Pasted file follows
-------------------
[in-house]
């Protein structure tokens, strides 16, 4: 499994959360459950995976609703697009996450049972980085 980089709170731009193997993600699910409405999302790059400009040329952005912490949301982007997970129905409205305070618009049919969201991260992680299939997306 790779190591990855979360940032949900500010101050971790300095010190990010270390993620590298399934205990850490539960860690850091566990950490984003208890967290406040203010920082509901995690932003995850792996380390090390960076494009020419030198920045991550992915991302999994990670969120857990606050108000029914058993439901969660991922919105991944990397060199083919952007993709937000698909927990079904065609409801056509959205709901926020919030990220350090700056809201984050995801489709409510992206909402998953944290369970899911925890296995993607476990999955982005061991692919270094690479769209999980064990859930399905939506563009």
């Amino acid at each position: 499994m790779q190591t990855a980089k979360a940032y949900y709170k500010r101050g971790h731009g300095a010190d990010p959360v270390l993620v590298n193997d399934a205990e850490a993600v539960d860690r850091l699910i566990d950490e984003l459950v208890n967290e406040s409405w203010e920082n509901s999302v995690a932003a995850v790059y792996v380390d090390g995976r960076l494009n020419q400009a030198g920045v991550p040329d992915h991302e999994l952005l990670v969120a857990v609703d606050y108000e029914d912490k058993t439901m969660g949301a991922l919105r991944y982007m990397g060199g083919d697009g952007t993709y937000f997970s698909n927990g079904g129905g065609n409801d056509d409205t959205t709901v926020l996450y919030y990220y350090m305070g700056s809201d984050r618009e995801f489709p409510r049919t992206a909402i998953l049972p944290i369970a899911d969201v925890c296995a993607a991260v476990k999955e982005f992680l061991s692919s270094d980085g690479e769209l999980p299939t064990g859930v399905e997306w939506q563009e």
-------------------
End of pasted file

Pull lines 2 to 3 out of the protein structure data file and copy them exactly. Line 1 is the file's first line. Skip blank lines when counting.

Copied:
């Protein structure tokens, strides 16, 4: 499994959360459950995976609703697009996450049972980085 980089709170731009193997993600699910409405999302790059400009040329952005912490949301982007997970129905409205305070618009049919969201991260992680299939997306 790779190591990855979360940032949900500010101050971790300095010190990010270390993620590298399934205990850490539960860690850091566990950490984003208890967290406040203010920082509901995690932003995850792996380390090390960076494009020419030198920045991550992915991302999994990670969120857990606050108000029914058993439901969660991922919105991944990397060199083919952007993709937000698909927990079904065609409801056509959205709901926020919030990220350090700056809201984050995801489709409510992206909402998953944290369970899911925890296995993607476990999955982005061991692919270094690479769209999980064990859930399905939506563009």
């Amino acid at each position: 499994m790779q190591t990855a980089k979360a940032y949900y709170k500010r101050g971790h731009g300095a010190d990010p959360v270390l993620v590298n193997d399934a205990e850490a993600v539960d860690r850091l699910i566990d950490e984003l459950v208890n967290e406040s409405w203010e920082n509901s999302v995690a932003a995850v790059y792996v380390d090390g995976r960076l494009n020419q400009a030198g920045v991550p040329d992915h991302e999994l952005l990670v969120a857990v609703d606050y108000e029914d912490k058993t439901m969660g949301a991922l919105r991944y982007m990397g060199g083919d697009g952007t993709y937000f997970s698909n927990g079904g129905g065609n409801d056509d409205t959205t709901v926020l996450y919030y990220y350090m305070g700056s809201d984050r618009e995801f489709p409510r049919t992206a909402i998953l049972p944290i369970a899911d969201v925890c296995a993607a991260v476990k999955e982005f992680l061991s692919s270094d980085g690479e769209l999980p299939t064990g859930v399905e997306w939506q563009e």